Tampa Bay Lightning
Lightning Seeking More Drive During Road Trips
NEWARK, N.J. - Lightning players suited up Tuesday morning in Manhattan and boarded a bus to head to practice at a sports complex on the Hudson River. But when the bus arrived at Chelsea Piers, it reportedly went right through the drive-through area, out the other side and made a return trip to Madison Square Garden, where the players got out of their gear, got back on the bus and headed to the team's hotel in New Jersey. Whether that was a spur-of-the-moment decision, a calculated plan or some sort of mind game used by the coaching staff - this is what it's like to get ready to show up for work but get nothing accomplished - to get the team's attention is unclear. Nobody was talking about the day's events. 'That's between the team and us,' Lightning coach John Tortorella said.'Things just changed when we got to the rink. We had some things we needed to take care of; it was no big deal, really,' center Brad Richards said. And what about the lengthy team meeting that was held before the players got on the bus in full gear? 'I'm not going to talk about what we talked about. We'll be ready for tonight,' Richards said. One does not need to read between too many lines, however, to figure out the events of Monday's game and the chain reaction they created on Tuesday. Heading into tonight's game at New Jersey's new Prudential Center - the second game in the Devils' new home arena - Tampa Bay is suffering through a four-game road losing streak, the longest in franchise history, to start the season. And after watching the Lightning skate listlessly through Monday's 3-1 loss to the Rangers, one could imagine that Tortorella hatched some sort of plan for Tuesday to shake the team out of its road woes. The difference between Tampa Bay's play at home and on the road has been staggering in the early part of the season. In six games at the St. Pete Times Forum, the Lightning have outscored the opposition by a 2-to-1 margin; on the road, Tampa Bay has been outscored by the same ratio. This from a team that won 22 games on the road last year, tied for seventh most in the league. 'We haven't won a road game yet, so we have to play a lot harder and we have to be a harder team to play against and bring what it is we do at home to the road,' Richards said. 'For some reason, we haven't done that, but we will figure it out and be a lot better.' Tampa Bay has been plagued by poor starts in all four of its road games to this point. Whatever energy the team has to start games at home certainly hasn't carried over to the road. And to say the Lightning have had slow starts on the road is like saying the Stanley Cup is a nice mantle piece. Not only has Tampa Bay not led in any of the four road games, it also has given up the first goal in the opening eight minutes of each game - Florida at the 2:33 mark, Boston at 3:48, Washington at 6:33 and New York at 7:40. 'I am totally in a funk in why we have such a drop-off in that one area of playing the right way, and it's not just the effort, it's the discipline,' Tortorella said. 'We have defined how we have to play and what our team identity is, and I don't have an answer for that. I'm totally frustrated and furious on how big the drop-off was.' For the players' part, they also seem a bit mystified when asked to explain the difference. 'We definitely have more jump at home for some reason,' alternate captain Vinny Lecavalier said. 'We're just faster at home, and we have to make sure we do that when we are on the road. It seems every game we play on the road we come out flat, we are not playing as physical as we do at home. Those are little things that can change momentum in a game.' But whatever the players have to say to the media about it, don't expect Tortorella to pick up any copies of the newspaper today and read their thoughts as to how to turn things around. 'I don't have an answer to the question of slow starts, and that's what frustrates me the most,' Tortorella said. 'These are questions you probably need to ask the players, and you probably already have. 'But I don't even want to know what their answers are, because I don't want to hear words, I want to see action.'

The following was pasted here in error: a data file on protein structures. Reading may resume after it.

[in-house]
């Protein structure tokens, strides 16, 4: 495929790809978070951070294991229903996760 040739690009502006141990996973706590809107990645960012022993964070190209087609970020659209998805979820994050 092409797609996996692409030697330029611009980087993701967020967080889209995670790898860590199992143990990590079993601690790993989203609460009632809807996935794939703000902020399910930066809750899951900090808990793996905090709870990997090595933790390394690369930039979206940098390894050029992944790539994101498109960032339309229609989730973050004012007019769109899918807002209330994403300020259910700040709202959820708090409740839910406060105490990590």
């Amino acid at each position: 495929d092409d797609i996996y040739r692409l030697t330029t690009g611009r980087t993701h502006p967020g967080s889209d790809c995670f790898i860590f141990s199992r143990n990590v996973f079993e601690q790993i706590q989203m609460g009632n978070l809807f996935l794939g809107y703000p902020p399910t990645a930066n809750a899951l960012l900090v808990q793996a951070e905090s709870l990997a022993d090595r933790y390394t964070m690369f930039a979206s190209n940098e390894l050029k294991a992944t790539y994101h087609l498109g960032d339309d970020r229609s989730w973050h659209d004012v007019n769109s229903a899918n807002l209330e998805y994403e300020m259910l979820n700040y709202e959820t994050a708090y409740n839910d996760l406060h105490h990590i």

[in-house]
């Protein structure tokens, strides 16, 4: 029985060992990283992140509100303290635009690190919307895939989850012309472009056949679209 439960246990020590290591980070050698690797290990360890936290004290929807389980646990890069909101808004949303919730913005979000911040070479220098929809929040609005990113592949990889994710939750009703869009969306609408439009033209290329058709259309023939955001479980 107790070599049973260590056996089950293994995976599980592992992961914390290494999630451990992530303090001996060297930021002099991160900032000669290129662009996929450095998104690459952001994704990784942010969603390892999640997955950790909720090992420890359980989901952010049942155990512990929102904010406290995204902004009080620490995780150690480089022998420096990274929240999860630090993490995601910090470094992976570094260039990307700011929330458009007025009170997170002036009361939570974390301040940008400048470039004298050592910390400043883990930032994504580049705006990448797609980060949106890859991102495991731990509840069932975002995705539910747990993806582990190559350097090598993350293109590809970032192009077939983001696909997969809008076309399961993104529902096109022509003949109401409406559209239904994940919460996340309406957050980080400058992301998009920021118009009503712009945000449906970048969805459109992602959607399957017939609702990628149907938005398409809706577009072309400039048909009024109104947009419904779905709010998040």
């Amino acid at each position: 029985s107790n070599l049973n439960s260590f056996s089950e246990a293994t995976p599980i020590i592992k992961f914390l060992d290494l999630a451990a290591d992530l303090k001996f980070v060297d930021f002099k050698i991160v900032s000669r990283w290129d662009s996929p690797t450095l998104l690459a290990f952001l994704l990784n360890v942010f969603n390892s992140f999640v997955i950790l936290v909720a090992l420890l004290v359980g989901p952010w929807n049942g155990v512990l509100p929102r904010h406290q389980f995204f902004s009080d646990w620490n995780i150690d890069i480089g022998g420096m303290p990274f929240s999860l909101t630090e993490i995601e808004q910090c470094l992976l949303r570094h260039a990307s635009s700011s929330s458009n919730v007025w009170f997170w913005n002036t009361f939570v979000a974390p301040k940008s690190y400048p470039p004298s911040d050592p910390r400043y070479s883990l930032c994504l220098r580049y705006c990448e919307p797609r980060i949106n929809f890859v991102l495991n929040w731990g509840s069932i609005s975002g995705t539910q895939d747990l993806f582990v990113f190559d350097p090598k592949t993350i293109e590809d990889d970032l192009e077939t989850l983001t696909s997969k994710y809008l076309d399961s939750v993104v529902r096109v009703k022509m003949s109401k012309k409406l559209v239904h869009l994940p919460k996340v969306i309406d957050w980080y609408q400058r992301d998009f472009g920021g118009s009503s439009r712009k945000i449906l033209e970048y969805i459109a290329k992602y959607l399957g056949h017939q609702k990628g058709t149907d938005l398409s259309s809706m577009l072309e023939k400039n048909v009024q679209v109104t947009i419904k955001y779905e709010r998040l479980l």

Reporter Erik Erlendsson can be reached at (813) 259-7835 or firstname.lastname@example.org.
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